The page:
Monday, February 29, 2016

The importance of clean thoughts and good oral hygiene

A short story

By Bob Boldt

I was finally having that tooth drilled, the one that had been killing me for over a month now. Dr. Ralph was busy with the first stages of the excavation of the offending rear left molar.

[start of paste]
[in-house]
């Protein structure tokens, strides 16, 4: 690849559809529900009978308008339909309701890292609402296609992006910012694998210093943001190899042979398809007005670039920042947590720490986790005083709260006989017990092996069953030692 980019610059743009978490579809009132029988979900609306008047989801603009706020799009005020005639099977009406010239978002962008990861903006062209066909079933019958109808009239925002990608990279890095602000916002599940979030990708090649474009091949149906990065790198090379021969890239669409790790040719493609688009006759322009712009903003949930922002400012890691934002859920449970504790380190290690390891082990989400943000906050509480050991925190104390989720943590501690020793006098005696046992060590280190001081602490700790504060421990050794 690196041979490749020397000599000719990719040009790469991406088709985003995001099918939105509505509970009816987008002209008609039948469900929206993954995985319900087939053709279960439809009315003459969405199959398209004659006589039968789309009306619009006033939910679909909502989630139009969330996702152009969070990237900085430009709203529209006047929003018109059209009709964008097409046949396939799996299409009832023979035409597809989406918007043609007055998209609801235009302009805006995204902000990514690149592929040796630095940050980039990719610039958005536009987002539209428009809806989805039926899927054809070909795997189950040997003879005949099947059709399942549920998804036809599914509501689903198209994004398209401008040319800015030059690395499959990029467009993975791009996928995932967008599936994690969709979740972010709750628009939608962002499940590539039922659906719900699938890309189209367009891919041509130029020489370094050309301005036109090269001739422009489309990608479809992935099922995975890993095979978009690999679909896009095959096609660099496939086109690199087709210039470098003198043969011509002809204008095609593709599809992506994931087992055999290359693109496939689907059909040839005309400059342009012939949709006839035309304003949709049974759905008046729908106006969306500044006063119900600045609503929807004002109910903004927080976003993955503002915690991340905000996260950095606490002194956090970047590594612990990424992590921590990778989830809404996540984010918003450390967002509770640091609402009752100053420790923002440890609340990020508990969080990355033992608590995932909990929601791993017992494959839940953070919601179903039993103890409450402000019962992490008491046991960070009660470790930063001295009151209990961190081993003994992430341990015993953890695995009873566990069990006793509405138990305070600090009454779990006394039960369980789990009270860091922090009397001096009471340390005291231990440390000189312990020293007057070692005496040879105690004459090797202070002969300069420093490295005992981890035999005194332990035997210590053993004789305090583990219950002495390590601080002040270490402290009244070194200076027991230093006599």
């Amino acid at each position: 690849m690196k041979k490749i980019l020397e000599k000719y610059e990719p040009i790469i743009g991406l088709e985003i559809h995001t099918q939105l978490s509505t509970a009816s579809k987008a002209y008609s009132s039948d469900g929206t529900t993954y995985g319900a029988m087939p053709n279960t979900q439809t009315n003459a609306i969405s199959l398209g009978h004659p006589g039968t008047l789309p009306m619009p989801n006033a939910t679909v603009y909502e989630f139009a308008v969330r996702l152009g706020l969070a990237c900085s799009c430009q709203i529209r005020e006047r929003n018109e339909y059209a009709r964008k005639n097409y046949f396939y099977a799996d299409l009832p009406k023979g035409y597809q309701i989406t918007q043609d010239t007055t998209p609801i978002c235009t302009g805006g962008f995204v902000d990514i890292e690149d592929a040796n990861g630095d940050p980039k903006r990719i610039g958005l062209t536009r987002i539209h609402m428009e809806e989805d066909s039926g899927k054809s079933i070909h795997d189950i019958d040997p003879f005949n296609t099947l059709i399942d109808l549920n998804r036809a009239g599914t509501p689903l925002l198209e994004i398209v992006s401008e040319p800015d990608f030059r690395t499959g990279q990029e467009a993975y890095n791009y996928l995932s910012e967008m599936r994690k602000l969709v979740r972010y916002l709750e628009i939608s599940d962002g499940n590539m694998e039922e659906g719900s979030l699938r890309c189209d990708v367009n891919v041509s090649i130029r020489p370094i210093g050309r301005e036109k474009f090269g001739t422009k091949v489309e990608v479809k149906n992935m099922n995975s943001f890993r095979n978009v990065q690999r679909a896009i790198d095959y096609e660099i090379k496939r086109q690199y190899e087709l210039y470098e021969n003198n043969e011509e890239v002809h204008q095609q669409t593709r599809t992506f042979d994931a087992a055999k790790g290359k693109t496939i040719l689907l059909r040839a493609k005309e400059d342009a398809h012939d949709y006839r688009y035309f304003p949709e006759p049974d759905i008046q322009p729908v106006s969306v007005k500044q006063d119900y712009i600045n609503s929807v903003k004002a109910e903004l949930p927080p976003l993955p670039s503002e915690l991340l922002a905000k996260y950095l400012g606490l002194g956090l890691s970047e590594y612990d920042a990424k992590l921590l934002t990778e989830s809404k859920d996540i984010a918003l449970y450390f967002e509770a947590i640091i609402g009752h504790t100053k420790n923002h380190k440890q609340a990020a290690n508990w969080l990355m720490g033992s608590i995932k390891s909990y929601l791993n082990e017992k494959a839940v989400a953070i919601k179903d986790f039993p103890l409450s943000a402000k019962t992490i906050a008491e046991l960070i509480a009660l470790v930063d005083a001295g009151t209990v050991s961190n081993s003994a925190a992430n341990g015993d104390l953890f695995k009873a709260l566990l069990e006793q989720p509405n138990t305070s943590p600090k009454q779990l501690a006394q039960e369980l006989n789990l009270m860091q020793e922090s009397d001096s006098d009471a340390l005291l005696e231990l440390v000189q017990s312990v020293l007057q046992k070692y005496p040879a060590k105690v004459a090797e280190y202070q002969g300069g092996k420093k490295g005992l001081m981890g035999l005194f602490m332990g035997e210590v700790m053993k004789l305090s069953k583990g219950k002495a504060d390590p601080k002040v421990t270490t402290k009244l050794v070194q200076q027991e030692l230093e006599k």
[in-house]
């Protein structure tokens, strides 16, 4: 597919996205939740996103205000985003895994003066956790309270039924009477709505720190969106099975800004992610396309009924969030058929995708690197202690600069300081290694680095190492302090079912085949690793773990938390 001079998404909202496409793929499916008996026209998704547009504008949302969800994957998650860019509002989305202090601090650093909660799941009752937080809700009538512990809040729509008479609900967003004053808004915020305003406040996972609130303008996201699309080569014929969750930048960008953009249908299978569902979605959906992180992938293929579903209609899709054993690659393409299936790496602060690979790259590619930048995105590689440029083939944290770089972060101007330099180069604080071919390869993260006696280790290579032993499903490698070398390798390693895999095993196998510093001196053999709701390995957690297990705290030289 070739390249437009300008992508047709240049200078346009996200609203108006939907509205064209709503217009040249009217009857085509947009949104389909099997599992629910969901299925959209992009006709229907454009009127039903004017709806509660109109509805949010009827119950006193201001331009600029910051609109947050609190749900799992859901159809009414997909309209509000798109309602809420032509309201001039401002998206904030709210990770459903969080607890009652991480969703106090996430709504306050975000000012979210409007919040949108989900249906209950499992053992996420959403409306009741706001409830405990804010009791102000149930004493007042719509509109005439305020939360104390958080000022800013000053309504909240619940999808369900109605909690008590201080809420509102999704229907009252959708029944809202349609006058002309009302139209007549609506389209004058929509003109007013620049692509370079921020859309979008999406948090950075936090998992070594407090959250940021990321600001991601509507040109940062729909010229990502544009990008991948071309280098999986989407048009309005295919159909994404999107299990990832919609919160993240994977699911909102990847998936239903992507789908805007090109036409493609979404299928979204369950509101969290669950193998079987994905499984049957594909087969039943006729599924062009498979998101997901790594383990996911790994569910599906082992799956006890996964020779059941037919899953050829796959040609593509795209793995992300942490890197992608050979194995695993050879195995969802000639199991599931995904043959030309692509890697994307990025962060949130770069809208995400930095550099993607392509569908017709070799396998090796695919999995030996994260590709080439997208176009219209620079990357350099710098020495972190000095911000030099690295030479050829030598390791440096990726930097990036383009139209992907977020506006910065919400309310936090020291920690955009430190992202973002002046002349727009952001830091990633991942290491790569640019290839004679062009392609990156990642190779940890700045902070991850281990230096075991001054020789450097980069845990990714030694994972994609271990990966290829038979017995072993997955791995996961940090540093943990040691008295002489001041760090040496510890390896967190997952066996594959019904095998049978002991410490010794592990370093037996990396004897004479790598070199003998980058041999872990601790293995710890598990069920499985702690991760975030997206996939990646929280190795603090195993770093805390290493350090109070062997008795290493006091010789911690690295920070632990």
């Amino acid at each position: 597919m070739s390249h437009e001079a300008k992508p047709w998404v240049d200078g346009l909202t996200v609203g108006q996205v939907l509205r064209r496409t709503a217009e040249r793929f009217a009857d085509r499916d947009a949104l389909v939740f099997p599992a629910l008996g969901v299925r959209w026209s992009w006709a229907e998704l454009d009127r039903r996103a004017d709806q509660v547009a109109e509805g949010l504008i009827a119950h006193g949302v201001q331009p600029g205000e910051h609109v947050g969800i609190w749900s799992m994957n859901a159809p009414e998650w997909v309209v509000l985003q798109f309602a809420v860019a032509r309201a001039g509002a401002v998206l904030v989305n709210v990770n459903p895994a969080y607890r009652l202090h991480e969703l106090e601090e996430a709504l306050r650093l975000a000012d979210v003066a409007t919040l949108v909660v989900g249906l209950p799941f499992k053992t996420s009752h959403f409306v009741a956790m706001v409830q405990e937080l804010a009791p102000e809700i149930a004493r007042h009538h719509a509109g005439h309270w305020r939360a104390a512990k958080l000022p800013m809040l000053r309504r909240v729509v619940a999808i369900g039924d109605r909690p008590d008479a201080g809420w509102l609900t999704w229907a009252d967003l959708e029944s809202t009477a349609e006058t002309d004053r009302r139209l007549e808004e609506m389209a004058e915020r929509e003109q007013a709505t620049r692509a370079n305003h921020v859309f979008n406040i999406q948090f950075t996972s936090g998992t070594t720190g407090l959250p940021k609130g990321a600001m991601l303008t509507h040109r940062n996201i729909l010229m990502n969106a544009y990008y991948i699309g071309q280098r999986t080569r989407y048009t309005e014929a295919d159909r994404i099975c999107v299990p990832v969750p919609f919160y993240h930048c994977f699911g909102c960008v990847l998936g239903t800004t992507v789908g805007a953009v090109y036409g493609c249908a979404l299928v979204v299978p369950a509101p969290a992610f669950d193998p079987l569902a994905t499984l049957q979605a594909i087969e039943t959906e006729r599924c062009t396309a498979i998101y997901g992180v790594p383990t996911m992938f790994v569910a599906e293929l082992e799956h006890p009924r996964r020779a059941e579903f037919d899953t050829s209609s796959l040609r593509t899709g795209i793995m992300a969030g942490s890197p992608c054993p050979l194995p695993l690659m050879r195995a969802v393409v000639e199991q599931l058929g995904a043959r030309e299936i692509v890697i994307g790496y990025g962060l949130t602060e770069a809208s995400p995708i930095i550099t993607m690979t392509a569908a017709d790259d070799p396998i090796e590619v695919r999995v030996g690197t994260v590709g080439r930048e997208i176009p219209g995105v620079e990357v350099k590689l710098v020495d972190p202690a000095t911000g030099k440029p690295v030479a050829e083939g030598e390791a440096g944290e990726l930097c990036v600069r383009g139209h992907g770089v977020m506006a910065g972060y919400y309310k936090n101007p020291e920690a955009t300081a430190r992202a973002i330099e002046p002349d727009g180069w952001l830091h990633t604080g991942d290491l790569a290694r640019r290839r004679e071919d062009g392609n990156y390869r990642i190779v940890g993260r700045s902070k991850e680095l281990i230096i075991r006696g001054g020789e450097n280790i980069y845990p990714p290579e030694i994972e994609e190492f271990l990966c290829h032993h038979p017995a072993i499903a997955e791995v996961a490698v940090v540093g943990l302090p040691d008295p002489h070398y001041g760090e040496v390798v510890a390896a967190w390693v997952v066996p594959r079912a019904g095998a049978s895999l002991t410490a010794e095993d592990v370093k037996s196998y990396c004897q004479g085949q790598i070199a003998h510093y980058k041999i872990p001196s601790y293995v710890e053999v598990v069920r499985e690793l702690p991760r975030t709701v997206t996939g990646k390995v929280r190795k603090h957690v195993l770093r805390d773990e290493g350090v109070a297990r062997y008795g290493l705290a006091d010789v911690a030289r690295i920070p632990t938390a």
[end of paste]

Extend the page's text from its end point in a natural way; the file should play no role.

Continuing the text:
In spite of the discomfort, I became aware of the presence of the dental hygienist’s body, her pressure against my knuckle tightly clenching the arm of the chair. I was sort of distracted in my discomfort by this erotic sensation, even grateful, but got to wondering about pain and pleasure. For practitioners of negligent oral hygiene like myself, the dentist’s office rarely presents appellations other than titles like “The House of Pain.” I tentatively moved my hand, relaxed it and slid it slightly more to the outside of the armrest. I wasn’t avoiding contact or encouraging it either. The movement was a reminder that it was there, just to avoid or confirm any misunderstanding or misplaced intention. Her pressure remained as firm and constant as before. In fact, before my move, the bone of her hip had been faintly sensed beneath starch and flesh and muscle. Now her new alignment seemed more deliberately erotically charged that before. It brought the softer front of her lower abdomen in more direct contact with the back of my hand, flat against the side of the chair. Did I mention she was a very pretty dental assistant? Beside the obvious attractiveness of a twenty-year-old nicely endowed female, Betty’s personality was as plain as her name. She was still sexy, though, more the result of her youth, heredity, and nutrition than intention. Personally, I find that quirkiness in others, especially the opposite sex, trumps nearly all other traits and physical attributes. Betty was remarkably un-quirky. Should I mention that I felt a slight tinge of guilt that nearly overrode the distracting annoyance of the dentist’s deep drilling that now seemed to be reaching unfathomed depths? Why should I feel guilty? She was doing the pressing. Her job was just to maintain the rhythm of rinse, suction, spit. That could have been done at any of a number of distances from my importunate hand. Speaking of importunate appendages, my manhood (as the Victorian poets called it) began to stir at this renewed, persistent pressure from Betty’s body. Normally the little guy remains accommodatingly docile, even retiring and unobtrusive. Now, against my best intentions, it began to lengthen and stiffen, unfurling if you will, as it will. The autonomic nervous system’s involuntary dictates, which defeat even the prudish, rational mind at times – even inconvenient times like this one – are not to be denied.